Sudan’s new Prime Minister Thursday unveiled the first cabinet since veteran leader Omar al-Bashir’s overthrow, a major step in the country’s hard-won transition to civilian rule after decades of authoritarianism.
The announcement had been delayed for days as Prime Minister Abdalla Hamdok mulled over the nominees proposed by the movement that led the months-long protests against Bashir and also the generals who ousted him.
The 18-member cabinet includes four women, including the country’s first-ever female foreign affairs minister, Asma Mohamed Abdalla, Hamdok told a news conference.
“Today, we begin a new era,” Hamdok said.
“The top priority of the transition government is to end the war and build sustainable peace.”
Hamdok named Ibrahim Ahmed El-Badawi as minister of finance and economic planning, army Lieutenant General Jamal Omar as defence minister and police Lieutenant General El-Trafi Idris Dafallah as minister of interior.
“Now, we have a great chance to achieve peace as we have a suitable environment for that,” Hamdok said.
It was a worsening economic crisis that triggered the fall of Bashir, who was later arrested and is on trial on charges of illegal acquisition and use of foreign funds.
The protests that eventually brought him down were ignited late last year by his government’s decision to triple the price of bread.
The demonstrations swiftly mushroomed into a nationwide protest movement against his three-decade rule, finally leading to his ouster in April.
But the generals who ousted him resisted a swift handover of power to civilians.
In response, protesters kept up the pressure against them, leading to a power-sharing deal signed last month between the Forces of Freedom and Change protest movement and the generals.
According to doctors linked to the FFC, more than 250 people have been killed in protest-related violence since December, including at least 127 in early June during a brutal crackdown on a weeks-long protest sit-in outside the military headquarters in Khartoum.
Gender balance –
The new cabinet is expected to steer the daily affairs of the country during a transition period of 39 months.
On Tuesday, Hamdok, who built a career in continental and international organisations, most recently as deputy executive secretary of the UN’s Economic Commission for Africa in Addis Ababa, said the delay in forming the cabinet was due to the “gender balance” he had been trying to achieve.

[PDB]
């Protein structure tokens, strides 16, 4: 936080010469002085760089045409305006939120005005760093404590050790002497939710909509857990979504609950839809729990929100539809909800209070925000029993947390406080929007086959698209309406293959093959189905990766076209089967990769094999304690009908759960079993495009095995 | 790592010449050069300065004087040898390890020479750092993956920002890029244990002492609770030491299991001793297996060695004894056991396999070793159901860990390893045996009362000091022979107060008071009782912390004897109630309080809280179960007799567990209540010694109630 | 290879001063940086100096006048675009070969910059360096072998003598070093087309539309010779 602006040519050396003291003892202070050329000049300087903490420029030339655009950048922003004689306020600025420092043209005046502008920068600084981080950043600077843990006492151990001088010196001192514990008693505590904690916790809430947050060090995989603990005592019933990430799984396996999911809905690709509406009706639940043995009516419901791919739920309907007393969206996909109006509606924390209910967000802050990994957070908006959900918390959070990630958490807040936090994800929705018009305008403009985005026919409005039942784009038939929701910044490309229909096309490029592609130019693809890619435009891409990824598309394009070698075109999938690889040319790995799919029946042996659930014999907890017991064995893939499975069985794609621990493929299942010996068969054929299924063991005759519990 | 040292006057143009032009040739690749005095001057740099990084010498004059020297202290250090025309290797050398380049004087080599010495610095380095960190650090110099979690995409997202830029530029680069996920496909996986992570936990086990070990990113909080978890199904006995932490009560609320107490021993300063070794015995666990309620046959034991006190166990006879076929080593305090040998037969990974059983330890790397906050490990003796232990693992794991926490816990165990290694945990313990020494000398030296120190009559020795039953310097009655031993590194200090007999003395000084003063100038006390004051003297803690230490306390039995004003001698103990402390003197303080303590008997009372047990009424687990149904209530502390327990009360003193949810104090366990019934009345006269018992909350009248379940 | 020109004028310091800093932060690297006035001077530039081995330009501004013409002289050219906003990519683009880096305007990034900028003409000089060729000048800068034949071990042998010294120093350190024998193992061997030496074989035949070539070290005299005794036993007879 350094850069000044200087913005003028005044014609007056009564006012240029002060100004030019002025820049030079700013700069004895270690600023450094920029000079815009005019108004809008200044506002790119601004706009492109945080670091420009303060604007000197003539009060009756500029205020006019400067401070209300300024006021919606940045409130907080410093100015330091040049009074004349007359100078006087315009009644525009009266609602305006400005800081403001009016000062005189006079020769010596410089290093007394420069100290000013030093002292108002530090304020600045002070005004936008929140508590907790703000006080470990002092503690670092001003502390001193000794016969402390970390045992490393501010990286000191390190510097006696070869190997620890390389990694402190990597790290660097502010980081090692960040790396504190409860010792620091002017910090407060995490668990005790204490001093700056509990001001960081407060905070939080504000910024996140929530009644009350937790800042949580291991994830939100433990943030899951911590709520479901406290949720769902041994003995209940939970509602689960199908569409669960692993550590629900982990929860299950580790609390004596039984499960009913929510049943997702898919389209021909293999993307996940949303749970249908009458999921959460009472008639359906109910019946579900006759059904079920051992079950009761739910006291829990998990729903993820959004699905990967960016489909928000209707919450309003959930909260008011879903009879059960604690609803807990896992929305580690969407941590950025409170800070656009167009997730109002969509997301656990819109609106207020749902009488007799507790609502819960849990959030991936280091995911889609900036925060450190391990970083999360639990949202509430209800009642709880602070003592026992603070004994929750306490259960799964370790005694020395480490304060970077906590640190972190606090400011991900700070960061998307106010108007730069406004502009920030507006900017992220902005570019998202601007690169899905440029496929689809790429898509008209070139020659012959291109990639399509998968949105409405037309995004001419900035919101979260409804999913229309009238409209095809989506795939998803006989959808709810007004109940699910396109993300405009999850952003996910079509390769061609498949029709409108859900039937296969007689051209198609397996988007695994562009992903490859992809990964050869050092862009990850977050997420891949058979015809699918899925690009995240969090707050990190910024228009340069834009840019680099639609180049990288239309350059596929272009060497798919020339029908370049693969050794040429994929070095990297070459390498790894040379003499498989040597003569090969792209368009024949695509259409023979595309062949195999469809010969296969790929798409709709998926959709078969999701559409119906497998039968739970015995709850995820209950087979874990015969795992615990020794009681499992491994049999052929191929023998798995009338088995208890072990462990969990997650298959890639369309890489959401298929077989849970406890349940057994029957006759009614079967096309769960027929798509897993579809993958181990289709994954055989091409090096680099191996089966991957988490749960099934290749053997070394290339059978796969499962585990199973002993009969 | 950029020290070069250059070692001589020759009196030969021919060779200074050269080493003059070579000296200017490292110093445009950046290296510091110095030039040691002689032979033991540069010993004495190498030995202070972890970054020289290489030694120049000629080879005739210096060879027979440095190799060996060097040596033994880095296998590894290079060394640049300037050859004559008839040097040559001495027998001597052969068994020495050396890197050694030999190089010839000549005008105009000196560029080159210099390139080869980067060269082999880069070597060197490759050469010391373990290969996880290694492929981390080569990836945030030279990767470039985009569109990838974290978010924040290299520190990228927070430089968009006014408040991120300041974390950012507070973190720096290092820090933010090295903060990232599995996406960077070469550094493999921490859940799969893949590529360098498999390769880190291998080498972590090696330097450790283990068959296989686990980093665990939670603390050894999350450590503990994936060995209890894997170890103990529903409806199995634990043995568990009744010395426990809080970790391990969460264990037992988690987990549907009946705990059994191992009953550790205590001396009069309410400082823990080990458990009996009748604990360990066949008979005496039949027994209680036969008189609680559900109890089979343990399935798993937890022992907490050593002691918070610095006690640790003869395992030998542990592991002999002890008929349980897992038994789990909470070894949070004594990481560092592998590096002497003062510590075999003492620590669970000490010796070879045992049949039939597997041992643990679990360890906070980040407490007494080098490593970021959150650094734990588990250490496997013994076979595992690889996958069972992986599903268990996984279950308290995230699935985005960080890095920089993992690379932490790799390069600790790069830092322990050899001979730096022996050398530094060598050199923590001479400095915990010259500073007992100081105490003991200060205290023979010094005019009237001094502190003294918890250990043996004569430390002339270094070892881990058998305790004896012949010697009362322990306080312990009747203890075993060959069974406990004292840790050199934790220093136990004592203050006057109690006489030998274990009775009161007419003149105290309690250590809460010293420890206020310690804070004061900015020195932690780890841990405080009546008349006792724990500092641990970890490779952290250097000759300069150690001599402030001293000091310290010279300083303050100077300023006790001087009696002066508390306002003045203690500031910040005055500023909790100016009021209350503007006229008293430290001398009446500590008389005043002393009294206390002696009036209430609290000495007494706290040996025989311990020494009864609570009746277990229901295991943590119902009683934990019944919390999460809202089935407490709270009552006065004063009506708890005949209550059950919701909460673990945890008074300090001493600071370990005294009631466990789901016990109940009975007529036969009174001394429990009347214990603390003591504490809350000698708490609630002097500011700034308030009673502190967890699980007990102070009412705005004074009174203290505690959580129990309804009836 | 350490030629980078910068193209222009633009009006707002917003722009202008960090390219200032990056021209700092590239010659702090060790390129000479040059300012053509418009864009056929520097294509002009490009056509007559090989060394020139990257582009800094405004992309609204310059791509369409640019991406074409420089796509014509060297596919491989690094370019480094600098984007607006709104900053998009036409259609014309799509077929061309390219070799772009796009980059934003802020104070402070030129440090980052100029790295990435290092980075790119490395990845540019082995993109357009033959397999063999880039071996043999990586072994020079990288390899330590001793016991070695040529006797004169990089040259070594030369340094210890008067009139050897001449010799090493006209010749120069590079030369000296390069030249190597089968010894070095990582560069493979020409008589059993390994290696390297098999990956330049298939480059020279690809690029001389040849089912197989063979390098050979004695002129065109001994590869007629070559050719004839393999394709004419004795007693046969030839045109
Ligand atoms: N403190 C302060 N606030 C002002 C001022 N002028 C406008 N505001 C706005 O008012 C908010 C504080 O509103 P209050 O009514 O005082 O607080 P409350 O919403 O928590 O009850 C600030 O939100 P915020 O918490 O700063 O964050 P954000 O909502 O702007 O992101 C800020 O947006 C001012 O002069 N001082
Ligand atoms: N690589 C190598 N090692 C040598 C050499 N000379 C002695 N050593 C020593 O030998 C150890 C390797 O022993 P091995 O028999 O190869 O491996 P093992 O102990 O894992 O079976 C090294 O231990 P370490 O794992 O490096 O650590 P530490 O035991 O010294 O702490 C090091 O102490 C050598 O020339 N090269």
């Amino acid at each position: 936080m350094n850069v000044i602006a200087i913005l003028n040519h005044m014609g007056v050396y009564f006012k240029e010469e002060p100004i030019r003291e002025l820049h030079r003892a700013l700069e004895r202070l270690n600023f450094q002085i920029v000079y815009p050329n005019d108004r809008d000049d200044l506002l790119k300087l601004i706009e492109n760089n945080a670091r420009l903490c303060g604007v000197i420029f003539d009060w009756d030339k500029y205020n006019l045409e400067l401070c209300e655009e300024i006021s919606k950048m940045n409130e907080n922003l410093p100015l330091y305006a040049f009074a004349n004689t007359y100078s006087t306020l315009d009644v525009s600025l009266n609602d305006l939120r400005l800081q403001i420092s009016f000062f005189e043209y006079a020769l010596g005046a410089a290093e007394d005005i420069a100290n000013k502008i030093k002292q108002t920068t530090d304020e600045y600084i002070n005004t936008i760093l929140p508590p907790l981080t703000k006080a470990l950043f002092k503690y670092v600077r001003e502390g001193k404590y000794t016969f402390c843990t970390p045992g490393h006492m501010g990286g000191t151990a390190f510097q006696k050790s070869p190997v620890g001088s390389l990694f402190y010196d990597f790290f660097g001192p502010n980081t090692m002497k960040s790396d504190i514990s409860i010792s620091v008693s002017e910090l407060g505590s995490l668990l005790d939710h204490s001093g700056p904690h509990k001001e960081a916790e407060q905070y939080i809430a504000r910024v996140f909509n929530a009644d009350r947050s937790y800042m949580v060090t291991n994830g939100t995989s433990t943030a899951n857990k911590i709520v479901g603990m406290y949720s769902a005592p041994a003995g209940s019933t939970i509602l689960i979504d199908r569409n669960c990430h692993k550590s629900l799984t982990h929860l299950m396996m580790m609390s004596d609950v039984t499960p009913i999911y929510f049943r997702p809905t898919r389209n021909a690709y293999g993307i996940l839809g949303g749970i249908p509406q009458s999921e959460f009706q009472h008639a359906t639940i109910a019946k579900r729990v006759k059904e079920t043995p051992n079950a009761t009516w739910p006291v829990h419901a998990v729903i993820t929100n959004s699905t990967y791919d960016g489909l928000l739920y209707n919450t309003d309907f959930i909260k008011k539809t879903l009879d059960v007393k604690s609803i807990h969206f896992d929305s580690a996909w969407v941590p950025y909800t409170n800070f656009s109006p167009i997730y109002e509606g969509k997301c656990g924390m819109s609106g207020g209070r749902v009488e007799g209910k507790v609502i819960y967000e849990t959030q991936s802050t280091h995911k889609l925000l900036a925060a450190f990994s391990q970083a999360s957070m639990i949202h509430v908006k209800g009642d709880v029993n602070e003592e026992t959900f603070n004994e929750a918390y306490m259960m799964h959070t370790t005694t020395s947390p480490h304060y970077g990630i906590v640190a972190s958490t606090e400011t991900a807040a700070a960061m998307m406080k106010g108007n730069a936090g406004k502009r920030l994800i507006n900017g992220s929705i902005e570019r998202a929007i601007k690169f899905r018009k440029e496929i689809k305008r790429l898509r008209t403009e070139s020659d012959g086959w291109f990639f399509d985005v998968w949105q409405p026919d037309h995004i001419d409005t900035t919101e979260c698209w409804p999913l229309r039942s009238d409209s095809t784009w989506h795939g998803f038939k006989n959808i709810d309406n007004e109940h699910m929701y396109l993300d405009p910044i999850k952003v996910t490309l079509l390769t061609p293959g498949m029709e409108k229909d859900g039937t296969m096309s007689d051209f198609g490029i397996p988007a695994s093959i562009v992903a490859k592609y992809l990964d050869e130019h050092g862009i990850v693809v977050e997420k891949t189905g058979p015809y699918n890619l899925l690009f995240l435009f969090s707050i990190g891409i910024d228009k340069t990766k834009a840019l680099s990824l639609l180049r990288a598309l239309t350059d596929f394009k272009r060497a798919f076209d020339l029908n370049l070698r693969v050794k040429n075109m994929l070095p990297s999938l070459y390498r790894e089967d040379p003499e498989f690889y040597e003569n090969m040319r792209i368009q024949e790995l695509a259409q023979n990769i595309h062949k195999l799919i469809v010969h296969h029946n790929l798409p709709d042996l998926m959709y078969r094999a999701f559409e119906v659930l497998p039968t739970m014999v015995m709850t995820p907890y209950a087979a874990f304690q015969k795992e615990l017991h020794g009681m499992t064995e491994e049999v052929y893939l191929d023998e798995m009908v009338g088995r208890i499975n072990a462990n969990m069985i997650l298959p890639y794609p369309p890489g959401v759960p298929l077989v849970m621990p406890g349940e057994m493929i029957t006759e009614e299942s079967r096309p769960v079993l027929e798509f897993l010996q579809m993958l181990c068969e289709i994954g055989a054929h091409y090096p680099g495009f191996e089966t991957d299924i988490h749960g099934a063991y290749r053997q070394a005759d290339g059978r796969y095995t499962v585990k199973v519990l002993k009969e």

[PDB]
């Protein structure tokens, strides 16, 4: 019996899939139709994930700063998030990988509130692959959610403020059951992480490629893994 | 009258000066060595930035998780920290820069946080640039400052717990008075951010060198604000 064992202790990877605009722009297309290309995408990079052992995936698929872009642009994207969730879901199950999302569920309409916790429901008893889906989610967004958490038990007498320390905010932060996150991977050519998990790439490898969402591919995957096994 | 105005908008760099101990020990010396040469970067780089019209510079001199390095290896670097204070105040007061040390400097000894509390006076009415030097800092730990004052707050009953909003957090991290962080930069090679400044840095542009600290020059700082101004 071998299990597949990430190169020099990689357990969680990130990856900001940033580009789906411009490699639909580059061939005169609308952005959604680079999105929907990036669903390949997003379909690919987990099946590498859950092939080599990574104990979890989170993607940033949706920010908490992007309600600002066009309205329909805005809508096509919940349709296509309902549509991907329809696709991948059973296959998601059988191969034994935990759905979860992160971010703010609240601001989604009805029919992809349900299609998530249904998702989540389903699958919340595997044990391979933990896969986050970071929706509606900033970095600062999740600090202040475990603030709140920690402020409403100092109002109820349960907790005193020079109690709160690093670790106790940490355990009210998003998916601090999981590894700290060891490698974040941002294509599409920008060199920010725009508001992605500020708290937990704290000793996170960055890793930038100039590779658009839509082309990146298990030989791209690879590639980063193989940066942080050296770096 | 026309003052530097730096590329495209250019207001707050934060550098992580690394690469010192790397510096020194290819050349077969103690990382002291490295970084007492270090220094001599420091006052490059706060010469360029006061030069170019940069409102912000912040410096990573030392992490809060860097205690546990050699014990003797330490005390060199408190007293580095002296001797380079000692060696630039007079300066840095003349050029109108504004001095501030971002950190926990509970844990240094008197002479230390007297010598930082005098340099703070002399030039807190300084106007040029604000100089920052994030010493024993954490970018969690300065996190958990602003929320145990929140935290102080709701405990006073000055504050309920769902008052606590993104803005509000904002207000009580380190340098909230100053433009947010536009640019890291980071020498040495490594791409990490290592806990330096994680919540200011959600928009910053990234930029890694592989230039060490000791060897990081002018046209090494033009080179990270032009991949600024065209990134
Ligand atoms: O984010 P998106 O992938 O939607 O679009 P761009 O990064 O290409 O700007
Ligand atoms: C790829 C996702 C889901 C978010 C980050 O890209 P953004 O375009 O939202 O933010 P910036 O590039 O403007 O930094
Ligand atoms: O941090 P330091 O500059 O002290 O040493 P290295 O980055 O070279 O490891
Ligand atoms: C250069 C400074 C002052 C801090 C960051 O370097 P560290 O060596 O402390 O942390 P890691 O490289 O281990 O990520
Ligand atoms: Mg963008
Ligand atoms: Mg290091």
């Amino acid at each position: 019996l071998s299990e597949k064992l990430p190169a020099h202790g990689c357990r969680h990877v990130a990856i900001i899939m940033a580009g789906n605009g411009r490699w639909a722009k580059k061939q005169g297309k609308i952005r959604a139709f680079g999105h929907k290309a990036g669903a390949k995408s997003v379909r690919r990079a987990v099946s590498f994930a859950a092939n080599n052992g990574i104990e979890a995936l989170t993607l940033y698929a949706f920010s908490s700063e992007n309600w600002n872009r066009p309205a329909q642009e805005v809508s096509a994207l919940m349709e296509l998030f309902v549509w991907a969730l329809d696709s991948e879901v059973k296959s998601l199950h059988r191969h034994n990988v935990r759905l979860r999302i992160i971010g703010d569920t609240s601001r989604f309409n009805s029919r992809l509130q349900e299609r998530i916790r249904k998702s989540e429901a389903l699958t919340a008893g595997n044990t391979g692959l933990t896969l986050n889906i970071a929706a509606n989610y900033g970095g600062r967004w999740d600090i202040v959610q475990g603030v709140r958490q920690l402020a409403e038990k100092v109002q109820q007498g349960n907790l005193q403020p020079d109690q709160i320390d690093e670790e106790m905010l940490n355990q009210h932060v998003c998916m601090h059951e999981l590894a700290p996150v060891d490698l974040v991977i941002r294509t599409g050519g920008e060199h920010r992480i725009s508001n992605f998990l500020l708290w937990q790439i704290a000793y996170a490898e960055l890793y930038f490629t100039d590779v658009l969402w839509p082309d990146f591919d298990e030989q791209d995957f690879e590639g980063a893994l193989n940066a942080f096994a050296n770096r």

He said he also wanted to ensure that the cabinet represented all the regions of the country.
Last month, Sudan swore in a “sovereign council”, a joint civilian-military ruling body that aims to oversee the transition.
The council is the result of the power-sharing deal between the protesters and generals who seized power after the army ousted Bashir.
The deal stipulates a legislative body should be formed within 90 days of its signing.
The legislature should include no more than 300 members, with 201 seats allotted to the FFC.
Hamdok, who was nominated by the protest movement, had previously said he would choose technocrats based on their “competence” to lead Sudan through formidable challenges that also include ending internal conflicts.
Hamdok’s cabinet will also be expected to fight corruption and dismantle the long-entrenched Islamist deep state created under Bashir.
Triggered by MP’s disgrace, Tunisia’s #MeToo breaks taboos
Tunisian politician allegedly masturbating outside a high school has sparked the country’s own #MeToo moment, with sex abuse victims breaking taboos under the hashtag #EnaZeda.
Viral images of a Tunisian lawmaker allegedly masturbating outside a high school have sparked the country’s own #MeToo moment, with sex abuse victims breaking taboos under the hashtag #EnaZeda.
Discussion of sexual harassment had previously been limited to a few edgy TV shows, but now thousands of women in the North African nation are sharing their experiences from lecherous remarks to paedophilia.
A video showing the moustachioed politician sitting in a car with his trousers dropped to his knees was shot last month by a student who shared it online alongside accusations of harassment.
The newly elected lawmaker denies inappropriate conduct and has said he was urinating due to a medical condition, even threatening his accuser when pursued by prosecutors.
#EnaZeda — Tunisian Arabic for #MeToo, was inspired by the huge global movement that bloomed in 2017 in the wake of sexual assault allegations by multiple women against Hollywood movie producer Harvey Weinstein.
It has given some in Tunisia the confidence to confront their harassers face-to-face.